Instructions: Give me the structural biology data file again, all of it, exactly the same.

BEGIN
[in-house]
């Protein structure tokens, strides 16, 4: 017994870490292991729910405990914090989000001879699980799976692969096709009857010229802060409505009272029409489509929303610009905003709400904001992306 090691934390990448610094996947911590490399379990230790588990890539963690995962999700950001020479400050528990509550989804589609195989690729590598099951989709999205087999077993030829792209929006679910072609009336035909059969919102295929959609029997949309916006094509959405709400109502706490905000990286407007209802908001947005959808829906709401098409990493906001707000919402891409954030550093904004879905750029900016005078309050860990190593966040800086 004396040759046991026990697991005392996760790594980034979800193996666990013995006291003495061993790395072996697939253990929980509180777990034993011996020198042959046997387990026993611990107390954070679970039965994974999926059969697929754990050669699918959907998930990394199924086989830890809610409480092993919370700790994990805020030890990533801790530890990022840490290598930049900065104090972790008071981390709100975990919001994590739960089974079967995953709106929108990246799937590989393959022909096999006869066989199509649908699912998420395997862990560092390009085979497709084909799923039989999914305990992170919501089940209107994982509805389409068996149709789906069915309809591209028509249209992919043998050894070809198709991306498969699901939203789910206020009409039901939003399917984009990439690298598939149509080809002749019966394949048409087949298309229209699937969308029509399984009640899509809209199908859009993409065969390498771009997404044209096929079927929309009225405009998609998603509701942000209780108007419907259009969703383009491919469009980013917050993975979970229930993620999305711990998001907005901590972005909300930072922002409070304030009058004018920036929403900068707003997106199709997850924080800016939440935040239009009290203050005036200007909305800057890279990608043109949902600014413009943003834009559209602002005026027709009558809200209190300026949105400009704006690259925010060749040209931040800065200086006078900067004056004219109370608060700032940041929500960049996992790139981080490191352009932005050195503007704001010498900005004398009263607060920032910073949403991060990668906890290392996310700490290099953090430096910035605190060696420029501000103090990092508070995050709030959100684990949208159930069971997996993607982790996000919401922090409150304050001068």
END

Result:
[in-house]
């Protein structure tokens, strides 16, 4: 017994870490292991729910405990914090989000001879699980799976692969096709009857010229802060409505009272029409489509929303610009905003709400904001992306 090691934390990448610094996947911590490399379990230790588990890539963690995962999700950001020479400050528990509550989804589609195989690729590598099951989709999205087999077993030829792209929006679910072609009336035909059969919102295929959609029997949309916006094509959405709400109502706490905000990286407007209802908001947005959808829906709401098409990493906001707000919402891409954030550093904004879905750029900016005078309050860990190593966040800086 004396040759046991026990697991005392996760790594980034979800193996666990013995006291003495061993790395072996697939253990929980509180777990034993011996020198042959046997387990026993611990107390954070679970039965994974999926059969697929754990050669699918959907998930990394199924086989830890809610409480092993919370700790994990805020030890990533801790530890990022840490290598930049900065104090972790008071981390709100975990919001994590739960089974079967995953709106929108990246799937590989393959022909096999006869066989199509649908699912998420395997862990560092390009085979497709084909799923039989999914305990992170919501089940209107994982509805389409068996149709789906069915309809591209028509249209992919043998050894070809198709991306498969699901939203789910206020009409039901939003399917984009990439690298598939149509080809002749019966394949048409087949298309229209699937969308029509399984009640899509809209199908859009993409065969390498771009997404044209096929079927929309009225405009998609998603509701942000209780108007419907259009969703383009491919469009980013917050993975979970229930993620999305711990998001907005901590972005909300930072922002409070304030009058004018920036929403900068707003997106199709997850924080800016939440935040239009009290203050005036200007909305800057890279990608043109949902600014413009943003834009559209602002005026027709009558809200209190300026949105400009704006690259925010060749040209931040800065200086006078900067004056004219109370608060700032940041929500960049996992790139981080490191352009932005050195503007704001010498900005004398009263607060920032910073949403991060990668906890290392996310700490290099953090430096910035605190060696420029501000103090990092508070995050709030959100684990949208159930069971997996993607982790996000919401922090409150304050001068």